Activities To Enjoy At Your Local Library

Kathryn Gordon

If you and your spouse are the types of parents who encourage reading, you may frequently take your child to your local library. Visiting as a family can be fun. Everyone can head off on their own and look for a handful of books that they wish to read. Some families will even do a little reading together at the library, before returning home to enjoy the books over the following weeks. What you might not necessarily realize is that there are various activities that you can enjoy at the library beyond checking out books. Here are three things that your library may have on its calendar.

Author Reading

A lot of libraries host authors who read from their books and answer questions from the audience. You'll find these events tailored to both children and adults, so browse the upcoming listings and find an author that will work well for your family. For example, if there's a local author who has written some books that you've read to your kids in recent months, it can be fun to attend the reading together and listen to the author read aloud. Afterward, you may get a chance to buy a book from the author and have them sign it for your family.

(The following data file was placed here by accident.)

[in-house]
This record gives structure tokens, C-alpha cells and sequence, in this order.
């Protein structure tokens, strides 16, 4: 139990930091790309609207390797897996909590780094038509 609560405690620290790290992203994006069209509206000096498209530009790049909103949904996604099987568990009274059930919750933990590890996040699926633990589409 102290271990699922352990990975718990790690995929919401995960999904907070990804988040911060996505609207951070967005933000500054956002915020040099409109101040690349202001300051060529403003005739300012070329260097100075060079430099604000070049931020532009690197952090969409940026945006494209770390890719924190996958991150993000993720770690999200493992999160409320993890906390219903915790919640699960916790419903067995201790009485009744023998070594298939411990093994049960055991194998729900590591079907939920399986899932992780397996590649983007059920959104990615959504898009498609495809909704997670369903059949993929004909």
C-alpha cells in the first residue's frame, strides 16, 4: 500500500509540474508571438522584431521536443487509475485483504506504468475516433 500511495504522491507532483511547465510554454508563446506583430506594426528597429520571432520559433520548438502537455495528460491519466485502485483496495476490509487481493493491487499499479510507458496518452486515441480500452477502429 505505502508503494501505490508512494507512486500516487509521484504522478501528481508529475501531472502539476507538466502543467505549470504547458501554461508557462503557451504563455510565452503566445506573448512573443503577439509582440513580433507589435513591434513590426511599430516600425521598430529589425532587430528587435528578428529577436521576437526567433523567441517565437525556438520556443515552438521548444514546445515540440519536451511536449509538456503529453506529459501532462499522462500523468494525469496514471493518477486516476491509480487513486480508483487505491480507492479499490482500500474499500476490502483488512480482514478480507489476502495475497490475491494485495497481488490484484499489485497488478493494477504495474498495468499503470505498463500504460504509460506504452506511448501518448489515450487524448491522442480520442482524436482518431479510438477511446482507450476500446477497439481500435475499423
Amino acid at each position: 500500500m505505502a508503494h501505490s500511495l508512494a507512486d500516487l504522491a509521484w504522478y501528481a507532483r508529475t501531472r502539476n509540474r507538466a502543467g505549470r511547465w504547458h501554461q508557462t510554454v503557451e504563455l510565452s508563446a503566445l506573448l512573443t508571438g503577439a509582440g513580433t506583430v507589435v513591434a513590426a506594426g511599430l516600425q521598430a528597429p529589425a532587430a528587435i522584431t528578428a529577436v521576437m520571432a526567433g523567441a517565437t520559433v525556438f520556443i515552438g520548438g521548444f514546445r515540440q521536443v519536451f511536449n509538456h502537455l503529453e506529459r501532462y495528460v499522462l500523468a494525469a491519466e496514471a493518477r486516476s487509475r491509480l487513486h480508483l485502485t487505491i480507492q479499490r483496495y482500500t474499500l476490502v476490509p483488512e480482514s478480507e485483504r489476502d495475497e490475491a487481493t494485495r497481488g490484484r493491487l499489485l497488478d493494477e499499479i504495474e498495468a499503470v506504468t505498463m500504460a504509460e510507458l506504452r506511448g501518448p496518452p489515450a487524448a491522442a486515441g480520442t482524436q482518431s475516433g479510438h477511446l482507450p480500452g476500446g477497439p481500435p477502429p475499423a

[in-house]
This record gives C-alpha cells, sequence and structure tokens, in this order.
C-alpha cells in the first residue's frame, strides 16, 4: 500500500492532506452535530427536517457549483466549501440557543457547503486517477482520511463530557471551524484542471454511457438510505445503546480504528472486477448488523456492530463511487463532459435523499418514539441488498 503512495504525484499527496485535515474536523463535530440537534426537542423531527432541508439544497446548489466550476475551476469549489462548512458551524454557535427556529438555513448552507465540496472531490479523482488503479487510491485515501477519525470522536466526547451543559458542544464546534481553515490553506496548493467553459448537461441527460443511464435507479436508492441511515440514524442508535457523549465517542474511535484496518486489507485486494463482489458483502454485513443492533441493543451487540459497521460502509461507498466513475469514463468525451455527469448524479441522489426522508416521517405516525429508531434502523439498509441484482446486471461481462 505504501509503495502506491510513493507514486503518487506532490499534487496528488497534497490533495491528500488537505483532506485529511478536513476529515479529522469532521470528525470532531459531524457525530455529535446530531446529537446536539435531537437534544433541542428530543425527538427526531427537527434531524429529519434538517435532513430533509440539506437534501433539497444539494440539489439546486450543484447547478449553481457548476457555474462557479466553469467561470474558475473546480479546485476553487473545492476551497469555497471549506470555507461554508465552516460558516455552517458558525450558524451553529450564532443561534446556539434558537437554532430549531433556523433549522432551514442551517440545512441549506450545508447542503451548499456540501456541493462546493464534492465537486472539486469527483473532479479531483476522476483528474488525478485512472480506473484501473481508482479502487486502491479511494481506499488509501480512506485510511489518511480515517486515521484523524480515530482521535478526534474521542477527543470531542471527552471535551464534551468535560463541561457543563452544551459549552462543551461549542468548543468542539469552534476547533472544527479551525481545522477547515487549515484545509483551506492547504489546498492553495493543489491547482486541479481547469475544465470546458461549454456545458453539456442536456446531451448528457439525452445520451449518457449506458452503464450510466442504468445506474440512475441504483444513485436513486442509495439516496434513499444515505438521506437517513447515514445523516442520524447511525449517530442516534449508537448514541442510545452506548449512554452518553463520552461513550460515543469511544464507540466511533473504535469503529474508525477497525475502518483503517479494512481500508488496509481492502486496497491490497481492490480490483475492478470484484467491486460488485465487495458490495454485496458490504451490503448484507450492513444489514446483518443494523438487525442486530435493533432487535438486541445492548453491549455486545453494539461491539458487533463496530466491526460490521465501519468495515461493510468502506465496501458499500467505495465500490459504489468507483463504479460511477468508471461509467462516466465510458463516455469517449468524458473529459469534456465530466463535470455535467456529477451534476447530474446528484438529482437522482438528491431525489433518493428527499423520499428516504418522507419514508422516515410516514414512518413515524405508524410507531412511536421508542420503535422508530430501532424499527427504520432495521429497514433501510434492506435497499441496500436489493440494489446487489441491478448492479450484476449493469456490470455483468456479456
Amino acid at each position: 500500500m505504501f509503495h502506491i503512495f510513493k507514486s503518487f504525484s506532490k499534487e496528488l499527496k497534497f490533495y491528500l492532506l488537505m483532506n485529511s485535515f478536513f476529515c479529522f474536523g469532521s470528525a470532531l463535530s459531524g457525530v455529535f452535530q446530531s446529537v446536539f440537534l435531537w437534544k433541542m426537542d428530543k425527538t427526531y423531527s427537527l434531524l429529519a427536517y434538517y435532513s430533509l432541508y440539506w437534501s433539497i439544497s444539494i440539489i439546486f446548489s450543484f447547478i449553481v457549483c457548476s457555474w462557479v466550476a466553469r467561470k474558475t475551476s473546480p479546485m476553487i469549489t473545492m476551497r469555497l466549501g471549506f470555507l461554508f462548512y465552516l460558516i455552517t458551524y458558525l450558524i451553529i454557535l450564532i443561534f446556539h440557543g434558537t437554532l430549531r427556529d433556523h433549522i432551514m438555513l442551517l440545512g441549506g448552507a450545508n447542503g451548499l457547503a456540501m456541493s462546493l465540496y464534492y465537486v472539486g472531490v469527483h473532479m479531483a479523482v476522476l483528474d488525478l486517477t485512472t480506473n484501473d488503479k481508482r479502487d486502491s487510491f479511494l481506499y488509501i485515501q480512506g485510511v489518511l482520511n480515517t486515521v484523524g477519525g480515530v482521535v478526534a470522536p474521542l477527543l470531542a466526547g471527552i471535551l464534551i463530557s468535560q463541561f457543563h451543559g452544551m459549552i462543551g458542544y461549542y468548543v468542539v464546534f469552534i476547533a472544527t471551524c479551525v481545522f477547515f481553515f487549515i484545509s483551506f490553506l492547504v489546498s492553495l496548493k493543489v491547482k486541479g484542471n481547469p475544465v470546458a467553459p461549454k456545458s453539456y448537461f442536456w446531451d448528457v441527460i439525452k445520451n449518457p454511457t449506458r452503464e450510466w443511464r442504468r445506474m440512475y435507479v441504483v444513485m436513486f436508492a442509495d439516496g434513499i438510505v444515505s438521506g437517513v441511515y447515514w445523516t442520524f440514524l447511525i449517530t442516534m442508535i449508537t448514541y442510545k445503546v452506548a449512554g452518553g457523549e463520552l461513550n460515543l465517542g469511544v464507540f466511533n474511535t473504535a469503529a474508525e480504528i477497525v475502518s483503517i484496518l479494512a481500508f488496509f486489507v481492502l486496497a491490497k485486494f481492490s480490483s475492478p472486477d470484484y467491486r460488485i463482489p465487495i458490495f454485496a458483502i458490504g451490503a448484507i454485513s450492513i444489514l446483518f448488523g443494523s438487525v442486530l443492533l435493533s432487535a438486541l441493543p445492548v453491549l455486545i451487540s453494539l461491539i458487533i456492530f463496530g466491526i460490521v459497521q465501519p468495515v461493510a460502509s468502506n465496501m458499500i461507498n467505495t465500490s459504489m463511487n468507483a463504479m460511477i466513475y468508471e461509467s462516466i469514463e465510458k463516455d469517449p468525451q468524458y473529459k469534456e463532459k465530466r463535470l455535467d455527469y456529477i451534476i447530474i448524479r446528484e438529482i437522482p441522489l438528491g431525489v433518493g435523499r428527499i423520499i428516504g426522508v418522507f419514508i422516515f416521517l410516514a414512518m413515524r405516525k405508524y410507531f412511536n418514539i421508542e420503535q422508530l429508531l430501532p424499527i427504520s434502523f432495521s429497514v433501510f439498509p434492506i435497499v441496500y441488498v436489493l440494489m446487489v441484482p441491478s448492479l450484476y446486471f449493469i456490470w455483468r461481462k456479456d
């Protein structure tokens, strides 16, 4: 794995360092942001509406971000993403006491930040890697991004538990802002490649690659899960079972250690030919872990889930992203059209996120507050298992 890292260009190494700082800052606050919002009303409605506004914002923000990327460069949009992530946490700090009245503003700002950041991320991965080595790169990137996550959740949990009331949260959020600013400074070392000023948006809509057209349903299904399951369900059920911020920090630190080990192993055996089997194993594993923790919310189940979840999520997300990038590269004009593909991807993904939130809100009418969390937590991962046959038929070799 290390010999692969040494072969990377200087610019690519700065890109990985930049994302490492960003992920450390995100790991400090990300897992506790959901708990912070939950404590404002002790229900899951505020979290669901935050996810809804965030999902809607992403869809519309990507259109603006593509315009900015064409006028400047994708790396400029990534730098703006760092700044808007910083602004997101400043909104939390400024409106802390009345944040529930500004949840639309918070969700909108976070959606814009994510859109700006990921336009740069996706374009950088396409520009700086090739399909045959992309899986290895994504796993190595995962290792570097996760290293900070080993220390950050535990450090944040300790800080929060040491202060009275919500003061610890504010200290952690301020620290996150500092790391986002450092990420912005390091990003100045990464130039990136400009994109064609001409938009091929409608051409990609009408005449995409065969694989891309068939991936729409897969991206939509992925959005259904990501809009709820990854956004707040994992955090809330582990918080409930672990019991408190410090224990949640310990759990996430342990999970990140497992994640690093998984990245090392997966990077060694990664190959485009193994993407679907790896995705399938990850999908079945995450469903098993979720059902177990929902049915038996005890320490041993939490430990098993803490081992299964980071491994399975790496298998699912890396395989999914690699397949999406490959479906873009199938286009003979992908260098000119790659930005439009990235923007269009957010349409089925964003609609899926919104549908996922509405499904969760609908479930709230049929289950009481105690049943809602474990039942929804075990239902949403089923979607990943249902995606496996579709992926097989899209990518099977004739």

Movie Viewing

A lot of libraries have regular movie viewings, and this can be another fun family activity—and one that's significantly more affordable than taking your family to a local theater. Libraries will often connect their movie viewings with books by having a display of the book on which the movie is based easily accessible. Your family might enjoy going to see a movie based on a book that you've read together. Alternatively, it can be fun to check the book out of the library after you've enjoyed a movie and are eager to relive the story through the book.

Craft Day

Many libraries have craft days that are suitable for families to attend together. If your kids are at an age in which crafts are a big part of their life, it can be fun to attend a library's craft event. Many parents favor this outing over doing crafts at home because they don't need to come up with a craft idea or provide the craft supplies. Your kids can create their crafts while you sit nearby and lend a hand when needed—and perhaps take the opportunity to grab a few new books when you can.

Look online to learn more about family activities offered in your community.